Perhaps the thing that is most unique about the WRT system is that it’s a zero liquid discharge system. No water is wasted. All the water coming into the system is treated and usable. “Other systems run,” says Dollar. “Then they stop, they clean the media, and water is used to do that. But some portion of the water ends up with all the ‘bad’ stuff in it.
“We treat all the water coming in and then bad stuff winds up in our treatment media, which is taken to a site where it’s used. This is a real big deal in many areas of the country such as the Southwest. In those areas they cannot afford to throw away even a portion of their water; they need every drop and more.”
The WRT is one of the first companies to develop an arsenic removal medium. “But the reality is that arsenic got such a media play at first,” says Dollar. “It is also fairly easy to remove from water; once a lot of companies started figuring that out, many got involved. The residual is also fairly easy to dispose of because it has no unique properties and can be fairly easily prepared for disposal in a normal landfill.”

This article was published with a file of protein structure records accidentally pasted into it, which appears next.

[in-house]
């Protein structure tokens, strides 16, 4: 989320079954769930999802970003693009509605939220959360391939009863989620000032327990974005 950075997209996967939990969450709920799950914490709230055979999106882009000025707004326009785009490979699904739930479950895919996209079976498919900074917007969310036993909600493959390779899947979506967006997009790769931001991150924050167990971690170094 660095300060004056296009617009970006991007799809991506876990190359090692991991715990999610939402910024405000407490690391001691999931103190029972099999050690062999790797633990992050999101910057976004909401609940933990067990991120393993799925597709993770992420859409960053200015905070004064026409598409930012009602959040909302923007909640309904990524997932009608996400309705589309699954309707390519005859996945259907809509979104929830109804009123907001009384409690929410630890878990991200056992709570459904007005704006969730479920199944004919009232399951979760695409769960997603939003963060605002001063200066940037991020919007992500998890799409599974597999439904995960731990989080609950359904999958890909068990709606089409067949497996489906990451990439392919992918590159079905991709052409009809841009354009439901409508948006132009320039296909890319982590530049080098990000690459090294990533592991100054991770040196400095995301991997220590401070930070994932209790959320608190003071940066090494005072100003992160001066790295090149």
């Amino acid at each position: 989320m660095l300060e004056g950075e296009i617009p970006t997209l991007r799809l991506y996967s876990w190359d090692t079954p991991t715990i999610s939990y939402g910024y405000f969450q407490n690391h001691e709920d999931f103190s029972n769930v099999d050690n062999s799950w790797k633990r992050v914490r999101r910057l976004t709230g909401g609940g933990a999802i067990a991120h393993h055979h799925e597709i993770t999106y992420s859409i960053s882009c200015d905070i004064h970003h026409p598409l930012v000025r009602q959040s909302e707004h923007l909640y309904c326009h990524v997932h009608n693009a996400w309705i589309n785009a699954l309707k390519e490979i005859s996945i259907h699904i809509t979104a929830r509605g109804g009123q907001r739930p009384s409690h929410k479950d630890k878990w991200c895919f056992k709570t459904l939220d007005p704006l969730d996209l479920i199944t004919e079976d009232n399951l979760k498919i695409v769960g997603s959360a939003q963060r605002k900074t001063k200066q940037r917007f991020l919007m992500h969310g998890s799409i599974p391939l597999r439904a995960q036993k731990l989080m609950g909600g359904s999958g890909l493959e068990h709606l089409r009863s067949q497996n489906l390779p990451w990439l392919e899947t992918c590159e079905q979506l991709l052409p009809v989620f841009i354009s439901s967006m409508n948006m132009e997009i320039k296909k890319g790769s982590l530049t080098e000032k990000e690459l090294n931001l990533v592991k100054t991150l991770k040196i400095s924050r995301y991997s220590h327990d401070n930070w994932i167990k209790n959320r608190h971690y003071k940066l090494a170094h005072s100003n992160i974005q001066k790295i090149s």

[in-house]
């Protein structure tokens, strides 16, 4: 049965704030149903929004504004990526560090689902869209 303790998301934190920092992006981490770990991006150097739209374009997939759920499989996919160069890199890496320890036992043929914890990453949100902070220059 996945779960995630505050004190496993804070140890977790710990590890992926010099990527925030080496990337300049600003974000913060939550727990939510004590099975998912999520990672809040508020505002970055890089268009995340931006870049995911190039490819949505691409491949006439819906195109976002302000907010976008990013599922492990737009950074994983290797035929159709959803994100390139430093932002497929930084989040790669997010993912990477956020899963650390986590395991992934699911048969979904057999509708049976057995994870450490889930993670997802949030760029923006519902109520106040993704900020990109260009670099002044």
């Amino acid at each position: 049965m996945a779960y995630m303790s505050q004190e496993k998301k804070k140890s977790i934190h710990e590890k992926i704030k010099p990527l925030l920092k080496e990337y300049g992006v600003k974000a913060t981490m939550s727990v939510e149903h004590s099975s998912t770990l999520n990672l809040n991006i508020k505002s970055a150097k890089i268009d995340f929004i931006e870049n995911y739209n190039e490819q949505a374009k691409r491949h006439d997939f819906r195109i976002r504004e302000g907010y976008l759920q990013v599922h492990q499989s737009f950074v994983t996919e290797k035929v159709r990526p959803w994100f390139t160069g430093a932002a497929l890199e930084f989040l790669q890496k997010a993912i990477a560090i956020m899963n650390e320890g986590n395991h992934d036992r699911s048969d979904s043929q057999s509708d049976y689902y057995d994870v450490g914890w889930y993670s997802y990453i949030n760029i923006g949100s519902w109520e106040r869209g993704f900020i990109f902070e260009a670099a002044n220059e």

Disposing and Reusing
RMD Operations LLC was formed by WRT to handle all the permits, radioactive materials licensing, and all the radioactive materials, while WRT develops the technology and marketing. The companies remain under the same ownership. Though their present focus is on treating for uranium and radium, they are looking to develop systems for other contaminants such as arsenic, barium, and many other substances.
WRT was quick to realize, as a business model, that supplying equipment to remove uranium and radium was only part of the problem. It studied the problem with an eye to an environmentally sound solution from the beginning. In the case of uranium, there are waste facilities where byproducts can be stored, but it’s still a disposal site where perpetual care is provided. For uranium, WRT looked one step further and pursued a use beyond disposing of the substance.
“We went out and made an agreement with a uranium processor,” says Dollar. “The uranium removed from the water and on our treatment media in a solid form is taken to the processor. Uranium is stripped off and used in their fuel cycle along with the uranium they’ve mined out of the ground. Therefore we’re now recycling a waste product and not disposing of it.
“From a utility standpoint, the long-term liability in the ownership of that contaminant resides with anybody who has handled it along the way—and stays with them forever. When we are able to take the uranium to a processor and enter it into the fuel cycle, the chain of liability comes to an end for them.”